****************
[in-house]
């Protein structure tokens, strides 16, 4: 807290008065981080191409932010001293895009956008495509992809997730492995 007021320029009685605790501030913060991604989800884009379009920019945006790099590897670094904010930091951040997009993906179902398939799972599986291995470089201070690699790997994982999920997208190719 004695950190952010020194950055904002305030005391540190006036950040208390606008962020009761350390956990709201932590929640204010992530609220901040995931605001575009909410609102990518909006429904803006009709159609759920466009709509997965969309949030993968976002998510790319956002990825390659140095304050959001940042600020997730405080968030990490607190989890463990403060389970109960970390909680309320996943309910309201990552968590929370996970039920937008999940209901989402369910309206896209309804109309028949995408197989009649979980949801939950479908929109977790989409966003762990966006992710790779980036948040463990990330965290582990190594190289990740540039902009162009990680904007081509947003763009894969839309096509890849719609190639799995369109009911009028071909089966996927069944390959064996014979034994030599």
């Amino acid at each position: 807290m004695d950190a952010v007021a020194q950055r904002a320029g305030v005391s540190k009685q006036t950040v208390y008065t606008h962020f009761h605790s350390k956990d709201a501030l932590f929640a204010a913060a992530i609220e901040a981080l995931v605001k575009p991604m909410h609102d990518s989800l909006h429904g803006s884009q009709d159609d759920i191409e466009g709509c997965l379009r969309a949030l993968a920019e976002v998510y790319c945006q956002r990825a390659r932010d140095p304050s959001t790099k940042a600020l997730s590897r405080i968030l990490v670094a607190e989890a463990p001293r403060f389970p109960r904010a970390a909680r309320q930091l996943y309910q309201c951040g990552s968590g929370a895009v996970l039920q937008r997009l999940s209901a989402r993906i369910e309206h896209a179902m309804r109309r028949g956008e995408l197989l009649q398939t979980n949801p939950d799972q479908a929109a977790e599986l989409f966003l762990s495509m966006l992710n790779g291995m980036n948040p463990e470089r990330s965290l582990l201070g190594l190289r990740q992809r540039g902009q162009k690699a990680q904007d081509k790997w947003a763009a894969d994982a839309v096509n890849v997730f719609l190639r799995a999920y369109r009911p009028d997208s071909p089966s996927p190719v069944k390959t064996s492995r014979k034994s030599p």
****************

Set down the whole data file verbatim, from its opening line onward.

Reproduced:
[in-house]
């Protein structure tokens, strides 16, 4: 807290008065981080191409932010001293895009956008495509992809997730492995 007021320029009685605790501030913060991604989800884009379009920019945006790099590897670094904010930091951040997009993906179902398939799972599986291995470089201070690699790997994982999920997208190719 004695950190952010020194950055904002305030005391540190006036950040208390606008962020009761350390956990709201932590929640204010992530609220901040995931605001575009909410609102990518909006429904803006009709159609759920466009709509997965969309949030993968976002998510790319956002990825390659140095304050959001940042600020997730405080968030990490607190989890463990403060389970109960970390909680309320996943309910309201990552968590929370996970039920937008999940209901989402369910309206896209309804109309028949995408197989009649979980949801939950479908929109977790989409966003762990966006992710790779980036948040463990990330965290582990190594190289990740540039902009162009990680904007081509947003763009894969839309096509890849719609190639799995369109009911009028071909089966996927069944390959064996014979034994030599």
């Amino acid at each position: 807290m004695d950190a952010v007021a020194q950055r904002a320029g305030v005391s540190k009685q006036t950040v208390y008065t606008h962020f009761h605790s350390k956990d709201a501030l932590f929640a204010a913060a992530i609220e901040a981080l995931v605001k575009p991604m909410h609102d990518s989800l909006h429904g803006s884009q009709d159609d759920i191409e466009g709509c997965l379009r969309a949030l993968a920019e976002v998510y790319c945006q956002r990825a390659r932010d140095p304050s959001t790099k940042a600020l997730s590897r405080i968030l990490v670094a607190e989890a463990p001293r403060f389970p109960r904010a970390a909680r309320q930091l996943y309910q309201c951040g990552s968590g929370a895009v996970l039920q937008r997009l999940s209901a989402r993906i369910e309206h896209a179902m309804r109309r028949g956008e995408l197989l009649q398939t979980n949801p939950d799972q479908a929109a977790e599986l989409f966003l762990s495509m966006l992710n790779g291995m980036n948040p463990e470089r990330s965290l582990l201070g190594l190289r990740q992809r540039g902009q162009k690699a990680q904007d081509k790997w947003a763009a894969d994982a839309v096509n890849v997730f719609l190639r799995a999920y369109r009911p009028d997208s071909p089966s996927p190719v069944k390959t064996s492995r014979k034994s030599p």